There is a convenience store exactly halfway to my friend's house. I was heading there to help demolish his old garage and remembered to stop. They sell the good stuff, and nothing starts a day of saw, sledgehammer, and shovel work better than the true Colombian. Coffee, that is.
I pulled in at eight, walked in, and waited for my turn at the coffee urns. The lady in front of me was filling two cups. I heard laughing, and glanced over to see a couple of small boys dart around the corner. Eight a.m. on a warm fall morning, on a Saturday, is a good time to hear laughter. I smiled.
Dad corralled the older boy - maybe six years old, but wiry and tall already, like his dad - had him help bring what had to be picnic supplies up to the register. Mom was still dumping creamers, stirring in sugar. She noticed me and scooted to the side enough for me to grab a carafe and fill my travel cup. Then I added raw sugar and my last remaining vice, french vanilla creamer, to my drink.
"Ya'll going picnicking today?" I ask.
"Yes. Maybe the boys will play enough to sleep tonight." And she says this at eight in the morning?
I hear a giggle and look across the store. There is a row of upside down soft drink cups on a bare counter at the back of the store, just visible over the stock shelves. While I watch, I see another cup tacked up onto the end of the line, two little dark hands carefully placing it just so, then disappearing. I walk over to the end aisle to get a better look.
The youngest kid is maybe four. I watch him pull a medium sized cup out of the dispenser magazine and carry it over to the row already set up on the counter. He sees me and flashes me such a grin that I almost laugh out loud. But he is intense, and a picture of concentration as he stands the cup next in line. Then he heads back down the line, counting each cup. He gets to the end and stops. He looks over his shoulder at me, still smiling, and whispers "fifteen!" and pulls another cup.
I stepped back to the coffee service and said -
"Having a good time, though, right?"
"Yes, of course. It's a beautiful day."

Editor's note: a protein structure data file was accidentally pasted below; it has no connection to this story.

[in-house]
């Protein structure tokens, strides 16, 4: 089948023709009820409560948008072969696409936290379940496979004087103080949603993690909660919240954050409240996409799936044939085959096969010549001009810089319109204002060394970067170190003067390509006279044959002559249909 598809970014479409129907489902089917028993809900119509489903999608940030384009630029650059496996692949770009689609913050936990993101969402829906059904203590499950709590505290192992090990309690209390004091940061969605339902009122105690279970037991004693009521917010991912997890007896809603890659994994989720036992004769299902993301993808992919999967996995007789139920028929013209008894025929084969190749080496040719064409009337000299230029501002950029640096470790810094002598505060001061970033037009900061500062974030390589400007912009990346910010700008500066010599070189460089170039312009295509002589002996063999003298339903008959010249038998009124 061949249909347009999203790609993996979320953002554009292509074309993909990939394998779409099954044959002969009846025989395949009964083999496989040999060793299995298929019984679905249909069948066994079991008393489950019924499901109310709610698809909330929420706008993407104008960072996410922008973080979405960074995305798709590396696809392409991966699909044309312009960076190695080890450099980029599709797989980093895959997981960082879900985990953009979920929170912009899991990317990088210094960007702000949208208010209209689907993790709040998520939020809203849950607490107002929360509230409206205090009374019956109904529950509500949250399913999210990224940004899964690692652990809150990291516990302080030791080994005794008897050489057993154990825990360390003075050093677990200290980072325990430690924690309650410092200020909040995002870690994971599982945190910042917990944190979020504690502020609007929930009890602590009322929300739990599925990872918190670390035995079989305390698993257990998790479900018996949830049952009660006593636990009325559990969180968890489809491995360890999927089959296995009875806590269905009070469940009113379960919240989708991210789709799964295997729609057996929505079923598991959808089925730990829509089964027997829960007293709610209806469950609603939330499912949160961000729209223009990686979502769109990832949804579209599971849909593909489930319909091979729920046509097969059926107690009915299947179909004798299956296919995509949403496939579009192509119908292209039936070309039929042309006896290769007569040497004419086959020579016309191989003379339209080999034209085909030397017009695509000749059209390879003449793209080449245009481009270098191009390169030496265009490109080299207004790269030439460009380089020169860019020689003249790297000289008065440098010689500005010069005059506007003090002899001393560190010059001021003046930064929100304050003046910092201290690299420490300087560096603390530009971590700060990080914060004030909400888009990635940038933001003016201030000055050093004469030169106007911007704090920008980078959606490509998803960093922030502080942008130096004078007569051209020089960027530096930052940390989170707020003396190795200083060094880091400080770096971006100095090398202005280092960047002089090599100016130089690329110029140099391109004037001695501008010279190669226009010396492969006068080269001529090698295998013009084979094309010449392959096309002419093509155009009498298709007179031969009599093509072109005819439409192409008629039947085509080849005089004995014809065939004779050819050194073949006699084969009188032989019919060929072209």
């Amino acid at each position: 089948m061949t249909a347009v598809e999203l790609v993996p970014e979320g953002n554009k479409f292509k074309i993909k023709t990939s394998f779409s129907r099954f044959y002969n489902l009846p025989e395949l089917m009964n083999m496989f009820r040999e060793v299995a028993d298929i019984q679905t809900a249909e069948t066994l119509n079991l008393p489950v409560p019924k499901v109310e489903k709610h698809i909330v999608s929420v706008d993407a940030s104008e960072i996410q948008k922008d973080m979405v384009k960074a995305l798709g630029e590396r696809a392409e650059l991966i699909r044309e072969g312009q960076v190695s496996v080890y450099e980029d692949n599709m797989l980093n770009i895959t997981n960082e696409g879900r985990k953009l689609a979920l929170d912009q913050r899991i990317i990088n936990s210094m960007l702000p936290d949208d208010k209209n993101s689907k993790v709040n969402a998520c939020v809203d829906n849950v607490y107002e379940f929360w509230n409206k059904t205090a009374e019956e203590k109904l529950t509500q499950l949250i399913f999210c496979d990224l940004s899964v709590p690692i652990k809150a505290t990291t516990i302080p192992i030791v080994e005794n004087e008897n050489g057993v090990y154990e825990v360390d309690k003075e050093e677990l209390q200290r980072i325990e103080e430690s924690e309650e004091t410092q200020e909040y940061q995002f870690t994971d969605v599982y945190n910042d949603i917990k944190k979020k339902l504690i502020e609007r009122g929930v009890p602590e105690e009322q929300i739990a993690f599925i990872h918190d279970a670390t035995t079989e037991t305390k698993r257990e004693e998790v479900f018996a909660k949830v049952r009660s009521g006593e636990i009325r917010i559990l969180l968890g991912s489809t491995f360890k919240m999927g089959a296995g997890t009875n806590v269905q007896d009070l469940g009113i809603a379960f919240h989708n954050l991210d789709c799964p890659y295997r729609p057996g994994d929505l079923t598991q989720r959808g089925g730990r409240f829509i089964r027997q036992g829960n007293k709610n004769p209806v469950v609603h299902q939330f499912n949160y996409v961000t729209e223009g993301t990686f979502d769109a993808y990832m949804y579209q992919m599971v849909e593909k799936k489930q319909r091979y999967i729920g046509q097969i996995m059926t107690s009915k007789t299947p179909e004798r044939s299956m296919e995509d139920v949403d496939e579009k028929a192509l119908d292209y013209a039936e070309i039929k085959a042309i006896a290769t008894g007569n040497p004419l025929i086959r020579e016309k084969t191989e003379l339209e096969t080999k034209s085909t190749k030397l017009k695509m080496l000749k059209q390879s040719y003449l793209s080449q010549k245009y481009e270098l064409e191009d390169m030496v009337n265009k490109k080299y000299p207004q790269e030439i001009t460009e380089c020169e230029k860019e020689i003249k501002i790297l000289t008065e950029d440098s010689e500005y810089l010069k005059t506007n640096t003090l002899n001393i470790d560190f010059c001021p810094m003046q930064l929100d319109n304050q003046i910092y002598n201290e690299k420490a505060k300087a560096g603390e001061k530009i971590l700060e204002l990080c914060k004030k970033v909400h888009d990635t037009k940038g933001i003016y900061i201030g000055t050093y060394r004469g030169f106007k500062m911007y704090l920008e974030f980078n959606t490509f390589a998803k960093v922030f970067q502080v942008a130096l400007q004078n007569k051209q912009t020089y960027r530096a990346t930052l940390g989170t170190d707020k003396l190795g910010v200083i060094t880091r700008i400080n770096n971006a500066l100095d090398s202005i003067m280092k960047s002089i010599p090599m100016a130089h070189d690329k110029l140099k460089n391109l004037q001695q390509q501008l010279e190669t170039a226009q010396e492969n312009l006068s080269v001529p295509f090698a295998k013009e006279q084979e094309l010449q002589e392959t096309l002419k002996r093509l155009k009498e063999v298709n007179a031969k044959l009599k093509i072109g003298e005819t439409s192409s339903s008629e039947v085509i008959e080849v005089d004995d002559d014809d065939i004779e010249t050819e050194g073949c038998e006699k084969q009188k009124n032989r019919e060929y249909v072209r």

"Your youngest is counting cups. I'll help you put them back. He's being careful."
She chuckles and shakes her head.
"It's okay, ma'am. Boys are ... just boys."
The family is just finishing up at the register when I step into the line. They are heading to the door when a crap blue Ford F-150 screeches to a stop at the curb directly in front of the entrance. The front tires actually bounce off the curb face. There's a dealer temporary plate taped onto the window behind the driver's head. He and his partner tumble out of their doors. They are both tattooed, pierced, guaged, possibly stoned and certainly unwashed. There is a two foot square transparent poster of Che Guevara taped onto the window behind the passenger's seat.
They barge into the door, pushing the doubles almost into Mom, who drops her bag, which causes Dad to straighten up to his full six foot four or five height. It's not so much the height but the fact his shoulders pretty well fill the aisle he stands in... and he's suddenly very still... that cause Laurel and Hardy to finally take notice of their environment. A waft of that old Mary Jane reek rolls over me at the register.
It is very quiet in the store. The ice cream freezer behind the cashier's island needs some work - the whuckawhuckawhucka of the compressor is the only sound in the shop.
"I'm sorry." mumbles the driver.
"Okay." says dad, and picks up his wife's bag. He follows his family out through the door held by the passenger. I hadn't noticed, but both sons had faded all the way to the back of the store, directly behind their dad. That's a family that understands each other.
"Hey, mister, you didn't pay money for that poster, I hope?", I ask.
"That one doesn't have the mickey mouse ears. How can you tell if he was a real communist hero if he doesn't have the ears? A joke is a joke, you know."
The cashier says, "Sir, your coffee is on the house."
And we even went shooting later. What a fine day this was.